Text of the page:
All in all while the main race itself was boring I had an awesome time at the event and I will definitely be coming back next year. Being in the thick of the action was a real eye opener and really gets you excited about the sport – I will actually watch the Indycar races on TV this year rather than immediately change the channel. What F1 really needs to understand is that by bringing fans closer to the action and getting the interaction with the drivers is the best way that you can grow the sports – no DRS required.
I recently ran into David Miller, a longtime GGLC member and the newly published author of Circus before Dawn, a novel set in a fictional version of the 1999 Formula 1 season about an start-up F1 team based in the Bay Area. As soon as he told me the basic premise of the novel I knew I had to read it and now here is dust jacket description followed by my own review.
Shortly before the dawn of the new millennium, a video arrives at the postbox of internationally acclaimed motorsport journalist, Trevor Banks. The startling images depict the elite driving talents of an intriguing racecar driver.
Banks is assigned to investigate the story. As he does so, he discovers that the talented performer also has attracted the attention of a psychopathic saboteur. From Northern California’s legendary racetracks to multiple European venues, including the dazzling jewel that is the Monaco Grand Prix, the story takes the reader on a wild, unpredictable ride within the dangerous circus that is Formula One racing.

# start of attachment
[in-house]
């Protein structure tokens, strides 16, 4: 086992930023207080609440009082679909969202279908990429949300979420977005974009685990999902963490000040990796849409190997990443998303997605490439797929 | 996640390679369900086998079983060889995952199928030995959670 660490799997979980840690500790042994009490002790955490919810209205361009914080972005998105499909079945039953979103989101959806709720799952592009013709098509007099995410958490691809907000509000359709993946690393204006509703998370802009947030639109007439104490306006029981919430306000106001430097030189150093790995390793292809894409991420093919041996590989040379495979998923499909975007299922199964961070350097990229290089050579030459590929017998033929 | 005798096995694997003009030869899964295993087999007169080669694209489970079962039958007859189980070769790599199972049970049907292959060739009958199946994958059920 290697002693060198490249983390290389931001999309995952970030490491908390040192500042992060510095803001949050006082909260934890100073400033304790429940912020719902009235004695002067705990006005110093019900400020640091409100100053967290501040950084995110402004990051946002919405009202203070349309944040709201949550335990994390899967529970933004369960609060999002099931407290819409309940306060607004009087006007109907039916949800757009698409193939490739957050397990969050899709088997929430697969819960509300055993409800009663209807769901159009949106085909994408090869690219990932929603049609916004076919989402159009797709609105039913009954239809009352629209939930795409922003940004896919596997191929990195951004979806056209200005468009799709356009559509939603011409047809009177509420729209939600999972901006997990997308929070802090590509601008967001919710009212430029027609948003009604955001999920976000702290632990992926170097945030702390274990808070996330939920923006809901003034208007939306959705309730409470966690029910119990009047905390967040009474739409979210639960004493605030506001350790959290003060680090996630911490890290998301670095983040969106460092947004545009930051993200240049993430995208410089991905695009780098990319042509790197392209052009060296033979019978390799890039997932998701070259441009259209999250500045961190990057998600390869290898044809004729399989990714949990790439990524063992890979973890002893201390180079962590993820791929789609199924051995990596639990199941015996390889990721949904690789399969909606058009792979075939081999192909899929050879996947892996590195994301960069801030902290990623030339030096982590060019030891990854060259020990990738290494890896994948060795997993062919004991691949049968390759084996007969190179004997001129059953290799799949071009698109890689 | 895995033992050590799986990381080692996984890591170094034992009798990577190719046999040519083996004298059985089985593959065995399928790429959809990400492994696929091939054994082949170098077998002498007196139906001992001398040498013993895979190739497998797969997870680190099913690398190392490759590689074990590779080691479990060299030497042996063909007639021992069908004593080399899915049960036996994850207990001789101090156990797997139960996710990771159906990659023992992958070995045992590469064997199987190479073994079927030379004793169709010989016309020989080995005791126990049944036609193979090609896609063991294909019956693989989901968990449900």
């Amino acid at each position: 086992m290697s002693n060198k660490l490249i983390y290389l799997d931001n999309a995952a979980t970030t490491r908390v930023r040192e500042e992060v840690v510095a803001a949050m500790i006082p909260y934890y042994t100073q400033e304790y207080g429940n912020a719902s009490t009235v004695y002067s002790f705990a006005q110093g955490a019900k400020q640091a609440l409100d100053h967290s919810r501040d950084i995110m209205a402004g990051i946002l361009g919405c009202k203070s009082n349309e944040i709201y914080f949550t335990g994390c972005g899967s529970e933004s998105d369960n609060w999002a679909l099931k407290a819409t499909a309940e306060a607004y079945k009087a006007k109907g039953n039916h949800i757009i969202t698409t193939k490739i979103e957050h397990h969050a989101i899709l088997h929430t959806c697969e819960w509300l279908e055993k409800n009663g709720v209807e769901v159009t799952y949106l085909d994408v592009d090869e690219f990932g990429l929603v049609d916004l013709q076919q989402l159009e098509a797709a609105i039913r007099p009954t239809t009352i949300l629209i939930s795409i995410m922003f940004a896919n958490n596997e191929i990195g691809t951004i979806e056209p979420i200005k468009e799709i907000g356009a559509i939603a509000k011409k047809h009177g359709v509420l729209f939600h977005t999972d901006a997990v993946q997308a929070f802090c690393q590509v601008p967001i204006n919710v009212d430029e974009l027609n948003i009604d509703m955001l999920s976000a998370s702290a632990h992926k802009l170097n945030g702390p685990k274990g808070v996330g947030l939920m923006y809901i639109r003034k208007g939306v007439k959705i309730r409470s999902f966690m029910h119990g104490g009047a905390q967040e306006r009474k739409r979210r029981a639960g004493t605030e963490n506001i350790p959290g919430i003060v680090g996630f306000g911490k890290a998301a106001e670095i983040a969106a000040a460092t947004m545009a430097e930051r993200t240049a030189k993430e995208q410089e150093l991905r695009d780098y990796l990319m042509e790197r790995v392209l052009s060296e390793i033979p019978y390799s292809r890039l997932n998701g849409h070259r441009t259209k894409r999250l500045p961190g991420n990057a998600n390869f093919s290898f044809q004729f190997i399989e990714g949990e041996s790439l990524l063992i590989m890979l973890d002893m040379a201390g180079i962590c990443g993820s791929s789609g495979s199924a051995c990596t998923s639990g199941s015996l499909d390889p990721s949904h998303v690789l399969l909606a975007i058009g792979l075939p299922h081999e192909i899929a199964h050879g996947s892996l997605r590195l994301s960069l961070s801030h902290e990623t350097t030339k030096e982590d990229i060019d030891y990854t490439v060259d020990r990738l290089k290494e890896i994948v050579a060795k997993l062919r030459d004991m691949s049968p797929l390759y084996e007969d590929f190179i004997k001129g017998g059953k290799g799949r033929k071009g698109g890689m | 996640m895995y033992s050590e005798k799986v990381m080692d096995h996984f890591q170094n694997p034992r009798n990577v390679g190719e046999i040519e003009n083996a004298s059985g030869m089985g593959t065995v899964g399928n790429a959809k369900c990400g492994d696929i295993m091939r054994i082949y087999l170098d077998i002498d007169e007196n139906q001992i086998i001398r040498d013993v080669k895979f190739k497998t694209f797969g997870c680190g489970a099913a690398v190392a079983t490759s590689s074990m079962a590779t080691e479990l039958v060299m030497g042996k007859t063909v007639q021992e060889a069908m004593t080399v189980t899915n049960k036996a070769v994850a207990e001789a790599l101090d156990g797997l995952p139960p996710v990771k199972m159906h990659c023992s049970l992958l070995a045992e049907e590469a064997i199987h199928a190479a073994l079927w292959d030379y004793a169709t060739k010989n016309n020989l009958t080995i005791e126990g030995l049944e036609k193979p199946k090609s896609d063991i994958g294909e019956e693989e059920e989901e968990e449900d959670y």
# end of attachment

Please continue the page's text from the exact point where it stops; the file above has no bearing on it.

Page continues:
With an engaging style and a journalist’s sharp eye for detail, David Miller has crafted a compelling drama that hurtles toward its shocking climax with the purposefulness and hair-raising excitement of a Formula One racecar as it rockets toward the chequered flag.
As the cover says, Circus before Dawn is basically a thriller set in the world of F1. The entire book is told as a first person narrative from an F1 journalist who is suddenly thrust into added intrigue beyond the regular machinations of standard F1. My basic thoughts are as follows:
A good description of the F1 circuit for the casual reader along with many little details that an F1 fan will really like. Rather than glossing over the racing, the author actually explains many of the details about F1 (eg 107% rule, sponsorship, superlicense, etc…). The only slight fakery is the margins of some of the laptimes but that is something I can easily understand had to be enlarged for the regular audience